The Indian brig Matilda, Captain Fowler, on a voyage from New South Wales, to the Derwent and Eastern Islands, was cut off and plundered on the night of the 10th of April, 1815, white lying at anchor in Duff's Bay, at the Island of Roodpoah, one of the Marquesas. Five of the crew, who were Poomatoomen, had previously deserted, and joining with some of the Roodpoah natives, took the opportunity of a dark night, to cut the vessel adrift; when she drove ashore through a heavy surf, and was soon bilged and filled with water. When the natives saw that it was impracticable to get the vessel afloat, they concurred, universally, in the design of putting the whole of the crew to death; which is a constant practice among the different natives towards one another, when their canoes happen to fall upon a strange shore, through distress of weather or any other accident.

Fortunately, Captain Fowler had formed an intimacy with the chief, or king, of these savages, Nooahetoo, who presided at the horrible tribunal that had devoted the wretched mariners to instant slaughter. He withheld his assent to the murder, but had no hesitation in permitting the plunder of the vessel. The crew were informed by the significant gesticulations that accompanied the vehement debate on the occasion, that their lives were dependent upon the issue. The good chief who was seated with his son by his side, was opposed by many other chiefs, though of inferior rank he had besides been called to the supremacy of the island, by the general wish of the people, his dignity not being an hereditary right, but elective, and the people now pressed their solicitations earnestly, peremptorily demanding his assent to the sacrifice. For a length of time he opposed this cruel resolution by force of words but this not seeming likely to prevail, he adopted a mode, which, while it did honour to his humanity, silenced his people in an instant. Finding that all his expostulations were defeated, upon the principle of undeviating custom, he deliberately took up two ropes that were near him, and fixing one round the neck of his son, and the other round his own, he called to the chief next in command, who immediately approached him. The conference was short and decisive; he first pointed to the cord that encircled the neck of his son, and then to the other which he had entwined round his own. 'These strangers,' said he, 'are doomed to death by my chiefs and my people, and it is not fit that I, who am their king, should live to see so vile a deed perpetrated. Let my child and myself be strangled before it is performed: and then it never will be said, that we sanctioned, even with our eyesight, the destruction of these unoffending people.'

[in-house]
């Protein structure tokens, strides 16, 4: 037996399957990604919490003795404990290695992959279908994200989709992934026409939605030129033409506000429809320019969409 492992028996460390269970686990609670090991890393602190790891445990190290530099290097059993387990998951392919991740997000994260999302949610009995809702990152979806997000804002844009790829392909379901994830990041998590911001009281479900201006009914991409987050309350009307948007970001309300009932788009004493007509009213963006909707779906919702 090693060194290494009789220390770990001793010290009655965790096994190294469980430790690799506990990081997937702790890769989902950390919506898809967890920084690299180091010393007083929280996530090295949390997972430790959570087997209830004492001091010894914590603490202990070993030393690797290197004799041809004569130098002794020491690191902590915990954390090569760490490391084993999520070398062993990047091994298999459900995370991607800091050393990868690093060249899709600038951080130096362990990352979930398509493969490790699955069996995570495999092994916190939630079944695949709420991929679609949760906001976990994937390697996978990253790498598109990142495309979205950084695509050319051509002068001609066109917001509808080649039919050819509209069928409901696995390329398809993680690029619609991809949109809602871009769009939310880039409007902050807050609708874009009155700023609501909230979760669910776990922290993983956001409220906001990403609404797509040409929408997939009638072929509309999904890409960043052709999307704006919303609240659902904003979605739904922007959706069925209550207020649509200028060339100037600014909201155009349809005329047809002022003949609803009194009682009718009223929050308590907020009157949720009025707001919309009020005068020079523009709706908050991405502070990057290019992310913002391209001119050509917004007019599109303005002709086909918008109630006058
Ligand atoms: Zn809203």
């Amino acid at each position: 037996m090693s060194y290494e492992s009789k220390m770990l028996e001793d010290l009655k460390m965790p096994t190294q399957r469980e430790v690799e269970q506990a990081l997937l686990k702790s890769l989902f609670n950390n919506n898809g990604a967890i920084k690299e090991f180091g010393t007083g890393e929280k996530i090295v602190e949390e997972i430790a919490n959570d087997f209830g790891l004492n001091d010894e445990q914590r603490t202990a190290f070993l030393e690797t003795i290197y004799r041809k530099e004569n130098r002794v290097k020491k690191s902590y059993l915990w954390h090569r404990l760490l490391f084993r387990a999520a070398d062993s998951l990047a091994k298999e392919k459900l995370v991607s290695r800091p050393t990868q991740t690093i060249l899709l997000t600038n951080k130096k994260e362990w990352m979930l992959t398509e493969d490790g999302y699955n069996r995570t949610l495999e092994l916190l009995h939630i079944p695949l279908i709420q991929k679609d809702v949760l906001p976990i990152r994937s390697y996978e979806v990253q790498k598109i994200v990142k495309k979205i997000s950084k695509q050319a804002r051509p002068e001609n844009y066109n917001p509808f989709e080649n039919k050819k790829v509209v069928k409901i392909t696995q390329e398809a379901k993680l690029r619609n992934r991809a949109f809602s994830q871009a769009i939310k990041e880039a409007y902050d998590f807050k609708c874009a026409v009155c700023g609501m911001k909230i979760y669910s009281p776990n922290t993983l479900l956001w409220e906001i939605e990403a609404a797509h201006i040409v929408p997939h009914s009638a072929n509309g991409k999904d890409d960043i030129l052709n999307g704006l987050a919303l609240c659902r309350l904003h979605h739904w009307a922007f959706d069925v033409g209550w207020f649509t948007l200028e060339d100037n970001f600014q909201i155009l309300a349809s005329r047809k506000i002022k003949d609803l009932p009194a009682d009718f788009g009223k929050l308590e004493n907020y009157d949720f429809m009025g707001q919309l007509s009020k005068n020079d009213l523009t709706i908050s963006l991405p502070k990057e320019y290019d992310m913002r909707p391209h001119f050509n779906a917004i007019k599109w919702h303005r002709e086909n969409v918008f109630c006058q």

The magnanimity of such conduct produced, even in the mind of the unenlightened savages, a paroxysm of surprise, mingled with sentiments of admiration. For a moment the people looked wildly on their king, whose person they adored. They saw the obedient chief to whom the order of strangling had been imparted, aghast with horror and amazement at the change which a few moments had produced. The mandate which had proceeded from the king's own lips must be obeyed; and commanded to perform the dreadful office, he proceeded to obey, when a sudden shout from the multitude awed him to forbear. 'The king! the king!' burst forth from every lip 'What! kill the king? No, no, let all the strangers live-no man shall kill the king.' Thus were the lives of Captain Fowler and his men preserved, and they afterwards reached Sydney in safety.

From The Percy Anecdotes, published 1823